Activity Level

Beagle

Photo from: maggie_abeagle (IG)

Despite coming in small packages, beagles are full of energy! They are active and in high need of daily exercise. Being a scenthound, he likes to go out and sniff around the yard or wherever you chose to bring him. One thing you have to remember is to never let him go off-leash outside. His nose is powerful and can be attracted to several smells. You will just realize later on that he’s missing!

Additionally, releasing pent-up energy is best done with a company. This adorable canine has a pack mentality and being with someone during a walk in the park makes him the happiest. Never skip a day of exercise for this Beagle or he’ll end up showing destructive behaviors.

Corgi

Photo from: kimkim_k_roo (IG)

Frequent activities and a moderate amount of exercise for an hour are enough for the Corgi. Not only does this maintain his health as a high-energy dog, but as well as his contentment. You might be worrying about his size and the “ridiculous” amount of activity required for him, but this dog is part of the herding group bred for rigorous tasks.

Try to throw a ball at a surprising speed and you’ll be surprised at how fast he’ll get as he chases after it. Give him any task, and expect him to do so eagerly and dutifully.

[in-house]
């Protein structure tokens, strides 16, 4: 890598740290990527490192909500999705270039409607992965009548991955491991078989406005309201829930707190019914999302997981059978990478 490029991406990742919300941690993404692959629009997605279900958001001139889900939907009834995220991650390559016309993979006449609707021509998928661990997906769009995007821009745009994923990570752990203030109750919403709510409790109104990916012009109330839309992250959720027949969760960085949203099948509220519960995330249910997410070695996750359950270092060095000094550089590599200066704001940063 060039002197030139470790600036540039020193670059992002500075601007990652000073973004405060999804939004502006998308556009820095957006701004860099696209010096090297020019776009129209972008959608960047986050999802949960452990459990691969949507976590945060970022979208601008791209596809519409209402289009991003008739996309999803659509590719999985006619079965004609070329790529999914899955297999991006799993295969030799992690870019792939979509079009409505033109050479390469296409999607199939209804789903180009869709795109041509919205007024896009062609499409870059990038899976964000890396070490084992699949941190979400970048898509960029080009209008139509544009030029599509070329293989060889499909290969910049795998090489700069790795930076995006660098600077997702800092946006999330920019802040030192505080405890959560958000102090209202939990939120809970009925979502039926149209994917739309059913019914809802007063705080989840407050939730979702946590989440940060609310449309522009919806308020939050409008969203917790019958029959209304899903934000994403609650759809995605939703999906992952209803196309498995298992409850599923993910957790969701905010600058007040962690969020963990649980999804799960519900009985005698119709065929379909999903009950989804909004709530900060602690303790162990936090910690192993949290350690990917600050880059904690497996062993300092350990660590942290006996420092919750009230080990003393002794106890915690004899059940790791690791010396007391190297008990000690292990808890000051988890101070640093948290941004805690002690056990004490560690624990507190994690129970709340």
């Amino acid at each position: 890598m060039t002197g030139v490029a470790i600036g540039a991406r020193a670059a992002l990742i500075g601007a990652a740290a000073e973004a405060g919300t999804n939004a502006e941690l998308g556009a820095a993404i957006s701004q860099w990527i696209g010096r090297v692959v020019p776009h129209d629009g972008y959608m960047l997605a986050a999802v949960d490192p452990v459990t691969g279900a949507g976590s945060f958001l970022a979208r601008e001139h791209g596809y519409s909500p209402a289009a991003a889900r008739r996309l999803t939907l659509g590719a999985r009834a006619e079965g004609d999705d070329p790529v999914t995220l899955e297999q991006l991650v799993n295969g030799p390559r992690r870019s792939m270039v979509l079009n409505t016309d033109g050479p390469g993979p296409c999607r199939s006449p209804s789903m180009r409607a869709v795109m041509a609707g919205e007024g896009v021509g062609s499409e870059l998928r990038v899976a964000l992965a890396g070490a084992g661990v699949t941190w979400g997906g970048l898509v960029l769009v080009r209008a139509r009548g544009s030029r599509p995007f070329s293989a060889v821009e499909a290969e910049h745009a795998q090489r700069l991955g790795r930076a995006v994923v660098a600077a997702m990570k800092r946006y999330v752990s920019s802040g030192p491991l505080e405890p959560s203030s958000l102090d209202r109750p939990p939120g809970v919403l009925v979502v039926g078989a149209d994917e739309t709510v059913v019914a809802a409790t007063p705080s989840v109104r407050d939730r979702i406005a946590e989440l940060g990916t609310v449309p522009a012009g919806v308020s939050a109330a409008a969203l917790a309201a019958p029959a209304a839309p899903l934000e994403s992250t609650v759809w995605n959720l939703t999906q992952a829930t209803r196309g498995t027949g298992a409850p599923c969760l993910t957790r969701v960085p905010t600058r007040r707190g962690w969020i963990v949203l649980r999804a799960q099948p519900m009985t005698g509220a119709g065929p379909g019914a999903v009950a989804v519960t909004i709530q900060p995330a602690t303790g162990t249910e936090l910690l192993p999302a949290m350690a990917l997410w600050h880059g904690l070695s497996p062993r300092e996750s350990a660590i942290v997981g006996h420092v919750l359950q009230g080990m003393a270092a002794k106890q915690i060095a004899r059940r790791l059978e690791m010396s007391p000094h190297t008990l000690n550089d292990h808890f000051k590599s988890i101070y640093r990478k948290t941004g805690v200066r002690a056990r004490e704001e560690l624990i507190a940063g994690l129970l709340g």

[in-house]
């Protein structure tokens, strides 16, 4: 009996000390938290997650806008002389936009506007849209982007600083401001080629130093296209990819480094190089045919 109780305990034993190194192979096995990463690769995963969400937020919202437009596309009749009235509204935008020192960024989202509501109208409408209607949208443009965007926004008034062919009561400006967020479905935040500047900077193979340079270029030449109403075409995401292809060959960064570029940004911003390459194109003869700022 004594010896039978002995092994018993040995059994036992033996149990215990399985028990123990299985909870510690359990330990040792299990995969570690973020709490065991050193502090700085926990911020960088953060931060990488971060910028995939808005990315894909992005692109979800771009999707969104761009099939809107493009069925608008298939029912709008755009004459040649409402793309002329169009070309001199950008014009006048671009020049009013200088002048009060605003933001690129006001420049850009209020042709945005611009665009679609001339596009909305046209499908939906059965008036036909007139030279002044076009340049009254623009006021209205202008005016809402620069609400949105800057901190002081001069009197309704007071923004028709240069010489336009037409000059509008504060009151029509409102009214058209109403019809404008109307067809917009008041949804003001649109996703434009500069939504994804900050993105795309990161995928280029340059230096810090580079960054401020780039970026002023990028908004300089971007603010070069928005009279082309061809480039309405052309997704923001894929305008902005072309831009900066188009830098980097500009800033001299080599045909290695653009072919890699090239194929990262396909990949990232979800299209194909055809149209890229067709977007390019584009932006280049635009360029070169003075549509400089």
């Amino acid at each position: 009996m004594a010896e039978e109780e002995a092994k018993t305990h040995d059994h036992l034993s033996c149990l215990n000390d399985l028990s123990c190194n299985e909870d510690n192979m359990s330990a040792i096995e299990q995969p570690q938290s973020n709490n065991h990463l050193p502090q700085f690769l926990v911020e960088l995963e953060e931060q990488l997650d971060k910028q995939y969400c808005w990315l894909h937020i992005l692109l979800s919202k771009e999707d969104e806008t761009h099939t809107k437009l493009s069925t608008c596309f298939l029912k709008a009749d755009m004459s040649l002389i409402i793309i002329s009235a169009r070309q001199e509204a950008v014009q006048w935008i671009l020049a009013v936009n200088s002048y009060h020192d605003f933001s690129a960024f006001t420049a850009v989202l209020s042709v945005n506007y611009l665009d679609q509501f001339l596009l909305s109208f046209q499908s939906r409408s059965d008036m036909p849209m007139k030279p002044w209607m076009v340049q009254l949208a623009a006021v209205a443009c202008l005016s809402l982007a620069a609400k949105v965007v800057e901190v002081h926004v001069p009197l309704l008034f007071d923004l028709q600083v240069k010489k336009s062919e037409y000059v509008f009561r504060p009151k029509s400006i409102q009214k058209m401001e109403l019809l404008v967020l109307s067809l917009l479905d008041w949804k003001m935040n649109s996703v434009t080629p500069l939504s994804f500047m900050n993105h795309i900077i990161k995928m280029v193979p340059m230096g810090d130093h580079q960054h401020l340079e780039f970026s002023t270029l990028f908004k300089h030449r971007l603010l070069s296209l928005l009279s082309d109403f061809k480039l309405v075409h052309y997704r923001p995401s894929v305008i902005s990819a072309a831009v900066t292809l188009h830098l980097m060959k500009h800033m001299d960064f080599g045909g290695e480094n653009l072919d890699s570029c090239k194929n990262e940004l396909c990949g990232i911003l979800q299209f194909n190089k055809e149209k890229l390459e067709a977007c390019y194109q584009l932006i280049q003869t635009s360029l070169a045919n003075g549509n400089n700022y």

Living Condition 

Both dog breeds do well in apartment-style of living just as long as owners keep a regular schedule of bringing them outside for a walk or an exercise. Specifically, trained Corgis can live outside provided that they are used to this and they have all the right equipment to withstand the mental stresses posed by the outside environment.

Moreover, they can adjust well to hot and cold weather. However, an extreme drop in temperature can cause a slight discomfort for the Corgi while the Beagle may be prone to hypothermia or frostbite.

Grooming

Beagle

Photo from: lily_perrijkowski (IG)

In having a Beagle, you’ll need a few items ready when the grooming session starts:

  1. A quality bristle brush
  2. Deshedding tools
  3. Quality bath products
  4. Canine eye wipes and ear solution
  5. Nail clippers or grinders
  6. Paw wax
  7. Nose balm
  8. Dental care items

This canine would need a bath every 3 weeks to avoid unpleasant odors. Although his short and tidy coat repels dirt, some owners think that it is unnecessary to exert an effort for his cleaning. But, if you want a Beagle with a healthy coat and skin, regularly groom him with canine-only products.

Corgi

Photo from: pawsitivepetcaresg (IG)

Thanks to his relatively short hair, the Corgi doesn’t need trimming except for his hairs on his feet and whiskers. Grooming may take place every 4-8 weeks with more frequent grooming during his shedding seasons. Corgis shed daily and brushing must be done every day using a metal medium-toothed comb to control hair fall.

As for baths, Corgis may need a wash every week or whenever he needs it most.

Health Issues

Beagle